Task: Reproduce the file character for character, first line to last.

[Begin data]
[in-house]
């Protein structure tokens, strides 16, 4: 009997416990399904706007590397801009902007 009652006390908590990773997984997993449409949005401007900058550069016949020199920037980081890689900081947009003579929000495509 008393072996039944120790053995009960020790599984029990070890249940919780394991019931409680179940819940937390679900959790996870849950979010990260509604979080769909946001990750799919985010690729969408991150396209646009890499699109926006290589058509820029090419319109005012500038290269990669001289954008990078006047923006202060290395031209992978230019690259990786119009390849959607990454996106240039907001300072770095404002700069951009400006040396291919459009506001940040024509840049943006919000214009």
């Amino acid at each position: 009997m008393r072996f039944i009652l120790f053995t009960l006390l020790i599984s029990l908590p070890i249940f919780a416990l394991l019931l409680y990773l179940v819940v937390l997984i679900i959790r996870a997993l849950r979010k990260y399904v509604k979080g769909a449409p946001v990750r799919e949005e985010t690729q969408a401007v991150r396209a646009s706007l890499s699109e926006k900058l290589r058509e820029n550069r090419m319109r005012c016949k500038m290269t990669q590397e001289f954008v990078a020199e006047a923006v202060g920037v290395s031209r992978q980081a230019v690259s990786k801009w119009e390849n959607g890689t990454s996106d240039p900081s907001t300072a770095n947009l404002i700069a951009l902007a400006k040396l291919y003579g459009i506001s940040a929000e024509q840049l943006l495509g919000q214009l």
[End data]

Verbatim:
[in-house]
């Protein structure tokens, strides 16, 4: 009997416990399904706007590397801009902007 009652006390908590990773997984997993449409949005401007900058550069016949020199920037980081890689900081947009003579929000495509 008393072996039944120790053995009960020790599984029990070890249940919780394991019931409680179940819940937390679900959790996870849950979010990260509604979080769909946001990750799919985010690729969408991150396209646009890499699109926006290589058509820029090419319109005012500038290269990669001289954008990078006047923006202060290395031209992978230019690259990786119009390849959607990454996106240039907001300072770095404002700069951009400006040396291919459009506001940040024509840049943006919000214009």
């Amino acid at each position: 009997m008393r072996f039944i009652l120790f053995t009960l006390l020790i599984s029990l908590p070890i249940f919780a416990l394991l019931l409680y990773l179940v819940v937390l997984i679900i959790r996870a997993l849950r979010k990260y399904v509604k979080g769909a449409p946001v990750r799919e949005e985010t690729q969408a401007v991150r396209a646009s706007l890499s699109e926006k900058l290589r058509e820029n550069r090419m319109r005012c016949k500038m290269t990669q590397e001289f954008v990078a020199e006047a923006v202060g920037v290395s031209r992978q980081a230019v690259s990786k801009w119009e390849n959607g890689t990454s996106d240039p900081s907001t300072a770095n947009l404002i700069a951009l902007a400006k040396l291919y003579g459009i506001s940040a929000e024509q840049l943006l495509g919000q214009l």